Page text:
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Activity Overview


Valuable aspects of any literary work are its themes, symbols, and motifs. However, abstract ideas are often difficult for students to anatomize without assistance. Using a storyboard, students can visually demonstrate their understanding of these concepts, and master analysis of literary elements. For best practices, see our article with specific lesson plan steps on setting up your classroom and activities to teach themes, symbols, and motifs.

In the classroom, students can track themes about civilization and morality.


Themes to Look For & Discuss

Order vs. Chaos

A common theme throughout Lord of the Flies is the fight of Order against Chaos. From the beginning, Ralph and Piggy attempt to create order, rules, and duties. However, Jack the leader of the hunters, becomes overcome by the savageness of his duties. The other boys on the island are divided. The more Ralph tries to restore order, the more fowl and ruthless Jack becomes. Fires devastate the island, boys are murdered, and eventually the chaos turns on Ralph as he becomes the hunted.


Loss of innocence

Prior to being stranded on the island, the boys attended a prestigious school, and were being evacuated due to the chaos of a nuclear war. Only being children, their lives were full of innocence. However, when they land on the island free from laws, rules, and adults, they must struggle for survival, and against each other.


Symbols and Motifs

The Conch

This large seashell represents the only real order that the boys have in their camps. When Piggy and Ralph first find the shell, it is used to call the other boys and establish rules for government. As the novel progresses, the conch loses power as chaos and instability take over. When the boulder is rolled onto Piggy (killing him), it also destroys the conch.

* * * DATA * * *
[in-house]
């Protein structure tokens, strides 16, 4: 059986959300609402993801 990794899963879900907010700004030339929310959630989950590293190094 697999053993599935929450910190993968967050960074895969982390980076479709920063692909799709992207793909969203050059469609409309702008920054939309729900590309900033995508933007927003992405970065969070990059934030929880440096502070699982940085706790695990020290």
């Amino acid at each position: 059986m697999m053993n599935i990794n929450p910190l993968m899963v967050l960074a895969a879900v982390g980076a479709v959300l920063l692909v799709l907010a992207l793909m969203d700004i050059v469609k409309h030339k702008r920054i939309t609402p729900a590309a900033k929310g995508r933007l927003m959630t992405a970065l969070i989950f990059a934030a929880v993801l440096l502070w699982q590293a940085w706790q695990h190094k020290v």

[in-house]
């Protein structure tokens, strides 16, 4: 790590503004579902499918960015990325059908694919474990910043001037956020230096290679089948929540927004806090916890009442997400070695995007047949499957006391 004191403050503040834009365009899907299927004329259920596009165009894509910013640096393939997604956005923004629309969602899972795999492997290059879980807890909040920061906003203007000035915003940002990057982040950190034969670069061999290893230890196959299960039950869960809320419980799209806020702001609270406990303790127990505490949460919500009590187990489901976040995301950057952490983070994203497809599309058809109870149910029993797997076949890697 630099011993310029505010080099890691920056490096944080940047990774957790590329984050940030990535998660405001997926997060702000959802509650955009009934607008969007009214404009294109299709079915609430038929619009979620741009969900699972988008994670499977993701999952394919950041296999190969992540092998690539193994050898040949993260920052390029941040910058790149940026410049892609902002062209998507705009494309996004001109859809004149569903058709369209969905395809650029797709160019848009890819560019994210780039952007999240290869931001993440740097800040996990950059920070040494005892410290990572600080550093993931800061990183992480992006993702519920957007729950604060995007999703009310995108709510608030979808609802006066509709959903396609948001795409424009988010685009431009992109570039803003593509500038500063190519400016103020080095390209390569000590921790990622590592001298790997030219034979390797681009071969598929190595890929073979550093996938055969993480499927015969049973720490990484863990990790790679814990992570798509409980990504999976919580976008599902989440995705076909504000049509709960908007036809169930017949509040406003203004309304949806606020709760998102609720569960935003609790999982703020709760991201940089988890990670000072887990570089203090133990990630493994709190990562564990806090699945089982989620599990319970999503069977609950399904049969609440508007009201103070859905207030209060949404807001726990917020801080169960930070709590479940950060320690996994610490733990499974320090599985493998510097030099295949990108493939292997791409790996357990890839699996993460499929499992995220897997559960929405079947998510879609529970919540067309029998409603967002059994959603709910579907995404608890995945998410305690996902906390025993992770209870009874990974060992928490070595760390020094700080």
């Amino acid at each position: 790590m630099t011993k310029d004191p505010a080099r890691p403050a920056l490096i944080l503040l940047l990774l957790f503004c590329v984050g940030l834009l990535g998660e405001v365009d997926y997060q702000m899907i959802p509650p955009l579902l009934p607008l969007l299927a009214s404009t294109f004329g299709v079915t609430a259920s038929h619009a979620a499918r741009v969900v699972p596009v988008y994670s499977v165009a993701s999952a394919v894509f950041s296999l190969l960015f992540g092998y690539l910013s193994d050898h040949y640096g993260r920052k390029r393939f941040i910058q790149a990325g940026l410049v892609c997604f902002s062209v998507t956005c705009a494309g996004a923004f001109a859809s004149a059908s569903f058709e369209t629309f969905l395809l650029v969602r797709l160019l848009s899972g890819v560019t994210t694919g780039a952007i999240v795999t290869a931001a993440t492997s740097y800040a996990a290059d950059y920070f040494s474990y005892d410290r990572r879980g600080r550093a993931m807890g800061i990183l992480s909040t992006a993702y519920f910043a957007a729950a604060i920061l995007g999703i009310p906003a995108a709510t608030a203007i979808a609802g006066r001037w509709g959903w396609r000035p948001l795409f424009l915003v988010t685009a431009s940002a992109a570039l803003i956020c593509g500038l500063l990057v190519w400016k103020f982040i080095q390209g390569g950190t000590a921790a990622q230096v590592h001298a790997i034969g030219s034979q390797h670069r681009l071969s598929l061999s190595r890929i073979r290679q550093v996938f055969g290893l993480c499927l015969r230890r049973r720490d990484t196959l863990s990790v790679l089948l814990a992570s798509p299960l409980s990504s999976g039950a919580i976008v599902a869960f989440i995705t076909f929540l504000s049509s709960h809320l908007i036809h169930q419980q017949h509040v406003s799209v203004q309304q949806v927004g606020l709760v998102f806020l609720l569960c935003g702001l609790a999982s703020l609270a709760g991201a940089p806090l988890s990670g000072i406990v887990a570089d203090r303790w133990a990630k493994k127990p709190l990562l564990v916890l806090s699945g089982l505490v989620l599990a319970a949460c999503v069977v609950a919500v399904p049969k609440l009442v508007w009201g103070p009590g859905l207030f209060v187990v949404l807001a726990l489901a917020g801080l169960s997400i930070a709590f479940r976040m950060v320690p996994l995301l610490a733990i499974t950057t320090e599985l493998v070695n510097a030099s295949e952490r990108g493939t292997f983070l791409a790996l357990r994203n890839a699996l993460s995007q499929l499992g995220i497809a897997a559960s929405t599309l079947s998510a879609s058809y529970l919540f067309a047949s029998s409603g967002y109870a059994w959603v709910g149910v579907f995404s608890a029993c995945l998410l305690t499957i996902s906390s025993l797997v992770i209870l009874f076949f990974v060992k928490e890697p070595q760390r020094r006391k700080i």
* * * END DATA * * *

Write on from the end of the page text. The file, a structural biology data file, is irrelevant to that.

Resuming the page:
The Monster

The monster on the island was imagined by the sacred younger boys. It is their belief in the idea that gives power to it and turns it into a reality. Although there is no monster, it becomes apparent they should worry about the monsters within each of them.


The "Lord of the Flies"

The hunting party lead by Jack returns with a kill, a wild boar. The group comes up with the idea to leave the severed pigs head on a stake in the woods as a gift to the island gods. As it begins to rot, it becomes infested with flies. A young boy named Simon stumbles upon it in the woods and believes he has a conversation with it. It becomes the manifestation of the island monster, and symbolizes evil. In their conversation, the head tells Simon it intends on having fun with him and that all evil lies within us.


Lesson Plan Reference

Grade Level 6-8

Difficulty Level 3 (Developing to Mastery)

Type of Assignment Individual

Type of Activity: Themes, Symbols & Motifs

Common Core Standards
  • [ELA-Literacy/RL/9-10/1] Cite strong and thorough textual evidence to support analysis of what the text says explicitly as well as inferences drawn from the text
  • [ELA-Literacy/RL/9-10/3] Analyze how complex characters (e.g., those with multiple or conflicting motivations) develop over the course of a text, interact with other characters, and advance the plot or develop the theme
  • [ELA-Literacy/RL/9-10/5] Analyze how an author’s choices concerning how to structure a text, order events within it (e.g., parallel plots), and manipulate time (e.g., pacing, flashbacks) create such effects as mystery, tension, or surprise


Template and Class Instructions

(These instructions are completely customizable. After clicking "Use This Assignment With My Students", update the instructions on the Edit Tab of the assignment.)



Student Instructions